Never an isolationist, he supported using American influence abroad on behalf of democracy or for national independence or against autocracy. Thus he supported the Irish independence movement and the anti-czarist Russian Revolution of 1917, but did not approve of Vladimir Lenin. Unlike most progressive colleagues, such as Norris, La Guardia consistently backed internationalism, speaking in favor of the League of Nations and the Inter-Parliamentary Union as well as peace and disarmament conferences.
As Congressman, La Guardia was one of the first Republicans to voice his opinion against prohibition, urging that the Dry cause "would prove disastrous in the long run". This was breaking a taboo, given the fact that both parties "avoided taking a stand on prohibition issues" at the time.
La Guardia married twice. His first wife was Thea Almerigotti, an Istrian immigrant, whom he married on March 8, 1919. In June 1920, they had a daughter, Fioretta Thea La Guardia, who died May 9, 1921, of spinal meningitis. Thea died of tuberculosis on November 29, 1921, at the age of 26.
In 1929, La Guardia remarried to Marie Fisher (1895–1984) who had been his secretary while in Congress. They adopted two children:
- Eric Henry (born 1930), a Hobart College graduate who became a professor at the University of Washington,
- Jean Marie (1928–1962), La Guardia's niece from his first marriage, the biological daughter of Thea's sister, a Barnard College graduate who later became an editor of Mademoiselle.
Nazi detention of sister and brother-in-lawEdit
La Guardia's sister, the writer Gemma La Guardia Gluck and brother-in-law, Herman Gluck were living in Hungary and were arrested by the Gestapo on June 7, 1944, when the Nazis took control of Budapest. Adolf Eichmann and Heinrich Himmler knew that Gemma was La Guardia's sister and ordered her to be held as a political prisoner. She and Herman were deported to Mauthausen concentration camp in Austria. Gemma did not learn until her release that Herman had died at Mauthausen. Gemma was transferred from Mauthausen to the notorious women's concentration camp at Ravensbrück, fifty miles from Berlin, where—unbeknownst to Gemma at the time—her daughter Yolanda (whose husband also died in the camps) and baby grandson were also held for a year in a separate barracks. Gemma Gluck, who was held in Block II of the camp and assigned prisoner #44139, was one of the few survivors of Ravensbrück and wrote about her time there.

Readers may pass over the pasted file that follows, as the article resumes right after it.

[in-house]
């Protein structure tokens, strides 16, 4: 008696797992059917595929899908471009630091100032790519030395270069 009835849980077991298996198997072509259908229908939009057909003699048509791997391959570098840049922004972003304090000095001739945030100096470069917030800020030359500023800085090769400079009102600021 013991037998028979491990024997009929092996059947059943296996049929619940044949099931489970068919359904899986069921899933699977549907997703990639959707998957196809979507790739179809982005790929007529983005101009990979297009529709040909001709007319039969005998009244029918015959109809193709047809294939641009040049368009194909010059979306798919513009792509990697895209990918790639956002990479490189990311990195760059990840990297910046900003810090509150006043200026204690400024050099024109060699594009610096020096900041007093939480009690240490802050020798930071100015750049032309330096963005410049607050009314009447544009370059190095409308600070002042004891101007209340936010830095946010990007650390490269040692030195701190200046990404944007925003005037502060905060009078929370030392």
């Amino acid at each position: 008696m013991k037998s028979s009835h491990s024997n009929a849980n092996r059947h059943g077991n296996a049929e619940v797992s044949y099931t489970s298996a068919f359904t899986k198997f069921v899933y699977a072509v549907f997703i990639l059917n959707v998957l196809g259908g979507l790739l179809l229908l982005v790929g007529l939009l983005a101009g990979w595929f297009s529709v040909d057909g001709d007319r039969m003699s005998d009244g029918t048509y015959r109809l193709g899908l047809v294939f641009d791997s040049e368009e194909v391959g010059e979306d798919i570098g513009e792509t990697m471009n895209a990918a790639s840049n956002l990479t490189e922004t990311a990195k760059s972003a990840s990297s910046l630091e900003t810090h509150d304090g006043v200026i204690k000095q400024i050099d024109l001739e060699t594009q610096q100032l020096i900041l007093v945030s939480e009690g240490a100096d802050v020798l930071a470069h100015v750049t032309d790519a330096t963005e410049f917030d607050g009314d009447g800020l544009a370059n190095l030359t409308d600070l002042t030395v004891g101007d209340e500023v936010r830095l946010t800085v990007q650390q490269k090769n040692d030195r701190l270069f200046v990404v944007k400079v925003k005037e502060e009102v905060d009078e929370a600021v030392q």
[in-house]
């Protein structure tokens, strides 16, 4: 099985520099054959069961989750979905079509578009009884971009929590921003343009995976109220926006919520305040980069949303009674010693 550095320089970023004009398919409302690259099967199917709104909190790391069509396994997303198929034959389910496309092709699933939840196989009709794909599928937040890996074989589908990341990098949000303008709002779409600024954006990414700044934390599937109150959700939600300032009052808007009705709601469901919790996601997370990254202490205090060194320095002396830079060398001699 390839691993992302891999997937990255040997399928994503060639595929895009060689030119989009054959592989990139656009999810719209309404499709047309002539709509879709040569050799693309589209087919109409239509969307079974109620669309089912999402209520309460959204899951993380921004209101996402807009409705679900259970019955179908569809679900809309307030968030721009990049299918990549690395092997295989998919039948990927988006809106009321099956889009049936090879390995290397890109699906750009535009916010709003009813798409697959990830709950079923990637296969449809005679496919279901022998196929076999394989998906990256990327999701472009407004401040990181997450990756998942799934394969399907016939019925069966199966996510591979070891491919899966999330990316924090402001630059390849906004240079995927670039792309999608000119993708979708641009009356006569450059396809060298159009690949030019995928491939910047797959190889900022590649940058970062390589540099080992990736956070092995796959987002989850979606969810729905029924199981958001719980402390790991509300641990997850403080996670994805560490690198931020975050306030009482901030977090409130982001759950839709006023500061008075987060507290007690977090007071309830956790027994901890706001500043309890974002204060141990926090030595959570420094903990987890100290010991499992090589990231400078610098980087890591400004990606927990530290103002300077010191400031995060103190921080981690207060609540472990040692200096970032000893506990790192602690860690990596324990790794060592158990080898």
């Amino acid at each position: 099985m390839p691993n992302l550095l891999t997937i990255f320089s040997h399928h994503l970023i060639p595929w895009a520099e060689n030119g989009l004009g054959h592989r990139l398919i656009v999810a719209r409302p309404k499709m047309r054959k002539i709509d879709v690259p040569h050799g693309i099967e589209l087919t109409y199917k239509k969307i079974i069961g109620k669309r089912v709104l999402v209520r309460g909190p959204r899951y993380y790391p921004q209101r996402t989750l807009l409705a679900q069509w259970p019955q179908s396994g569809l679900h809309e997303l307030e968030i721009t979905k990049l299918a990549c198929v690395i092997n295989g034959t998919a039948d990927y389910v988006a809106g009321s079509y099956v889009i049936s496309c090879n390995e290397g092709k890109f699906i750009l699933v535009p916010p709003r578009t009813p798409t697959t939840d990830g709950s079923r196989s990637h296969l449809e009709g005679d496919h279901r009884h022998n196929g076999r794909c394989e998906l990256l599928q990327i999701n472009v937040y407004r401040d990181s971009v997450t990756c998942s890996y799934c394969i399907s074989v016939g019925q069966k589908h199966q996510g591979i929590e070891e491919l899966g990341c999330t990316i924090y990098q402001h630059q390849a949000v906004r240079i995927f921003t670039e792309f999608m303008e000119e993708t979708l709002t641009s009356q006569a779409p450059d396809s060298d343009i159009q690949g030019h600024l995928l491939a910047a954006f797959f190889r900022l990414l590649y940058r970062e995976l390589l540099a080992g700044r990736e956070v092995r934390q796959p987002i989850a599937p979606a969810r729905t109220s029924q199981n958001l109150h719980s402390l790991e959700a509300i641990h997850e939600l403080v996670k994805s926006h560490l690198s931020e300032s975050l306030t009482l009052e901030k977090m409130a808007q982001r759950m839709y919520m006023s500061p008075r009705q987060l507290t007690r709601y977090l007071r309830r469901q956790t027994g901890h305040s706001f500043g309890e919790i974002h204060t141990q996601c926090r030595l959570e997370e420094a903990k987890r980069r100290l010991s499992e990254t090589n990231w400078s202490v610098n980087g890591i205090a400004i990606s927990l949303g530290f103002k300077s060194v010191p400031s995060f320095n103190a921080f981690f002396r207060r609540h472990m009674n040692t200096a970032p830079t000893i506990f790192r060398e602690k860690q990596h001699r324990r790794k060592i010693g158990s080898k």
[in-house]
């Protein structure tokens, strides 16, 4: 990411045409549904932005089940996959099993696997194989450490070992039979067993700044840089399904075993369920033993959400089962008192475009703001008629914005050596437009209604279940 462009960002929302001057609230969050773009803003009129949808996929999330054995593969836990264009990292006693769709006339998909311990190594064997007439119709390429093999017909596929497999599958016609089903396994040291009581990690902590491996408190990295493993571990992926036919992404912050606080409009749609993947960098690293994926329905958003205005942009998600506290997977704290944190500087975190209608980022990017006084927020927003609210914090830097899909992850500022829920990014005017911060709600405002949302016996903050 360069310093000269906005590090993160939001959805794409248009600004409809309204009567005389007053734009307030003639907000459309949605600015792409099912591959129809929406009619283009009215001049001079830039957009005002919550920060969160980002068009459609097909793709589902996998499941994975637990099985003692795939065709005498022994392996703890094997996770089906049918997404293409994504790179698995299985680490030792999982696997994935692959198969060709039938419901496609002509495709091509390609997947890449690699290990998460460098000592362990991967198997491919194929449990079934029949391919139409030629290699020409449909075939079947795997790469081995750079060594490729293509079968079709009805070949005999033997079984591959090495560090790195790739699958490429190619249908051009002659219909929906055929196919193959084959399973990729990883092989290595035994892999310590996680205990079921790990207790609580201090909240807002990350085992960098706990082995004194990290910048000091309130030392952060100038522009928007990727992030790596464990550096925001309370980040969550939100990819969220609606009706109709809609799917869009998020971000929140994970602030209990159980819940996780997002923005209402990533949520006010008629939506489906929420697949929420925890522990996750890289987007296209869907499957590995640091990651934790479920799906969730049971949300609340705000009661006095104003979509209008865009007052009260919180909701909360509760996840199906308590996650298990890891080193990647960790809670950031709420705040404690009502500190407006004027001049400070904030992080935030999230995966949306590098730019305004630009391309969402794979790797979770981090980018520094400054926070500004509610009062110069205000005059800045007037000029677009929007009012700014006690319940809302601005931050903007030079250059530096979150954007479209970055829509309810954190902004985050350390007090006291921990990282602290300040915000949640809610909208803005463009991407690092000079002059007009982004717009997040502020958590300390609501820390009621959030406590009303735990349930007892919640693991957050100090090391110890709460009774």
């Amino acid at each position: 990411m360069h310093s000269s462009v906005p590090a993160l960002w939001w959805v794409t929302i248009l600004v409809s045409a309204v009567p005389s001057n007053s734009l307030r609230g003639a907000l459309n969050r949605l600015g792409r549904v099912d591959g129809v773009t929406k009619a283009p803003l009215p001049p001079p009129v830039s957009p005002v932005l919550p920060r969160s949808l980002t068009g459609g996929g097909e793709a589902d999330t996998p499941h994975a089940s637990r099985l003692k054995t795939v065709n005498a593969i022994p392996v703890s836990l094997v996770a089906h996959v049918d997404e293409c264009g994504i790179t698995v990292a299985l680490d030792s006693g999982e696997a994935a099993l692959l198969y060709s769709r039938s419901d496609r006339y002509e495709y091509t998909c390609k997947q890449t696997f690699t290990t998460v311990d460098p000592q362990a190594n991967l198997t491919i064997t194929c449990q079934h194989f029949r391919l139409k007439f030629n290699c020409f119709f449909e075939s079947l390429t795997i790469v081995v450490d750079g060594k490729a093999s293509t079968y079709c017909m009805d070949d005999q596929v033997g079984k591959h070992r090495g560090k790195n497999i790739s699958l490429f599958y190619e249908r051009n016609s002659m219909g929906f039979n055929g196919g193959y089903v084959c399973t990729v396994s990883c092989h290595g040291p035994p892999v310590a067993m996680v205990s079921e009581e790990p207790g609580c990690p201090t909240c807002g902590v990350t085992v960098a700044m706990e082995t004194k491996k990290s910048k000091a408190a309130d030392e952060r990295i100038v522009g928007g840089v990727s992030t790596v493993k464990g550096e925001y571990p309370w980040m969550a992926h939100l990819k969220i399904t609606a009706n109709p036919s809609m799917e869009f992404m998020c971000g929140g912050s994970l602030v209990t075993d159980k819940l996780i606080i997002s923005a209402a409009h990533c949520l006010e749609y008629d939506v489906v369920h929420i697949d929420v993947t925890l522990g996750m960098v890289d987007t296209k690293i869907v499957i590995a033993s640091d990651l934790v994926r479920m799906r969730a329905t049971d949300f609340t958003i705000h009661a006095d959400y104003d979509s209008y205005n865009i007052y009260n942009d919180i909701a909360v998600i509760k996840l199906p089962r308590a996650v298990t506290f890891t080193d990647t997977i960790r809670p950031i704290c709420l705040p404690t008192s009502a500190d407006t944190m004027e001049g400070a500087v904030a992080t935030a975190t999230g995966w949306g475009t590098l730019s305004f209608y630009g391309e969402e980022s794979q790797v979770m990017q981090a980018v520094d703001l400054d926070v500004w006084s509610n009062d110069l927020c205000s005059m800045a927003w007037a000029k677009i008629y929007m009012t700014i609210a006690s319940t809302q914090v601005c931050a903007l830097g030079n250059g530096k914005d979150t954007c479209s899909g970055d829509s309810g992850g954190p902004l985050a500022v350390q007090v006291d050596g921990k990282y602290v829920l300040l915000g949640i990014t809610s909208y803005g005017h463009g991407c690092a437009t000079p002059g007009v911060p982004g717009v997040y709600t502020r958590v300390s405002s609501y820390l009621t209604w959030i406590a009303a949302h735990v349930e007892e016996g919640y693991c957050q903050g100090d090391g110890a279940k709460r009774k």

The Germans abandoned Gluck, her daughter, and her grandson for a possible hostage exchange in April 1945 as the Russians advanced on Berlin. After the liberation of the camps, Gemma later wrote, the Soviets were "violating girls and women of all ages," and the three struggled as displaced persons in postwar Berlin, because they did not speak German and had no identity papers, money, or means of documenting where they had been.
Gemma finally managed to get word to the Americans, who contacted Fiorello, who was then director of the United Nations Relief and Rehabilitation Administration (UNRRA) and had been unable to locate his sister and brother-in-law since their disappearance. He worked to get them on the immigration lists, but asserted in a letter, included in the appendix of Gemma's memoir, that her "case was the same as that of hundreds of thousands of displaced people" and "no exceptions can be made." It took two years for her to be cleared and sent to the United States. She returned to New York in May 1947, where she was reunited with her brother only four months before his death. As he had made no provision for her, she lived the remainder of her life in very reduced circumstances in a public housing project in Queens until her death in 1962.
Gluck is one of the few American-born women interned by the Nazis, along with Virginia d'Albert-Lake.
Death and legacyEdit
La Guardia was the director general for the United Nations Relief and Rehabilitation Administration (UNRRA) in 1946.
According to biographer Mason B. Williams, his close collaboration with Roosevelt's New Deal proved a striking success in linking national money and local needs. La Guardia enabled the political recognition of new groups that had been largely excluded from the political system, such as Jews and Italians. His administration (in cooperation with Robert Moses) gave New York its modern infrastructure. His far-sighted goals raised ambitions for new levels of urban possibility. According to Thomas Kessner, trends since his tenure mean that "people would be afraid of allowing anybody to take that kind of power".